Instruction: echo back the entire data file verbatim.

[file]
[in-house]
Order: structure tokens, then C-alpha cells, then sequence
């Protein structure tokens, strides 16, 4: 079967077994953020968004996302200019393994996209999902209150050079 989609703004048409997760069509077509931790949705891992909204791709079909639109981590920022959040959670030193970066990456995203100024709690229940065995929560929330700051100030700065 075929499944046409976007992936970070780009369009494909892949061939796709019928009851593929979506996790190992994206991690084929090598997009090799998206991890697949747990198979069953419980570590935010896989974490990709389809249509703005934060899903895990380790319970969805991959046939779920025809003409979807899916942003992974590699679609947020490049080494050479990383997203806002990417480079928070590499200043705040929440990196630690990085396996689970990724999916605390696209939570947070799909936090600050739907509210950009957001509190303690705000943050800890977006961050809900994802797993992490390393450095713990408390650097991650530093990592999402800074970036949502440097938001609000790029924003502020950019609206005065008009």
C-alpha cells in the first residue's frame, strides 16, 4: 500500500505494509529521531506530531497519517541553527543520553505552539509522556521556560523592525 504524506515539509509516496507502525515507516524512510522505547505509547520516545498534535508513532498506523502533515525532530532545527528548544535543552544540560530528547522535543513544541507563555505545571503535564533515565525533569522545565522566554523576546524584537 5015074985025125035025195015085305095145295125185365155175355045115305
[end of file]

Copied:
[in-house]
Order: structure tokens, then C-alpha cells, then sequence
């Protein structure tokens, strides 16, 4: 079967077994953020968004996302200019393994996209999902209150050079 989609703004048409997760069509077509931790949705891992909204791709079909639109981590920022959040959670030193970066990456995203100024709690229940065995929560929330700051100030700065 075929499944046409976007992936970070780009369009494909892949061939796709019928009851593929979506996790190992994206991690084929090598997009090799998206991890697949747990198979069953419980570590935010896989974490990709389809249509703005934060899903895990380790319970969805991959046939779920025809003409979807899916942003992974590699679609947020490049080494050479990383997203806002990417480079928070590499200043705040929440990196630690990085396996689970990724999916605390696209939570947070799909936090600050739907509210950009957001509190303690705000943050800890977006961050809900994802797993992490390393450095713990408390650097991650530093990592999402800074970036949502440097938001609000790029924003502020950019609206005065008009």
C-alpha cells in the first residue's frame, strides 16, 4: 500500500505494509529521531506530531497519517541553527543520553505552539509522556521556560523592525 504524506515539509509516496507502525515507516524512510522505547505509547520516545498534535508513532498506523502533515525532530532545527528548544535543552544540560530528547522535543513544541507563555505545571503535564533515565525533569522545565522566554523576546524584537 5015074985025125035025195015085305095145295125185365155175355045115305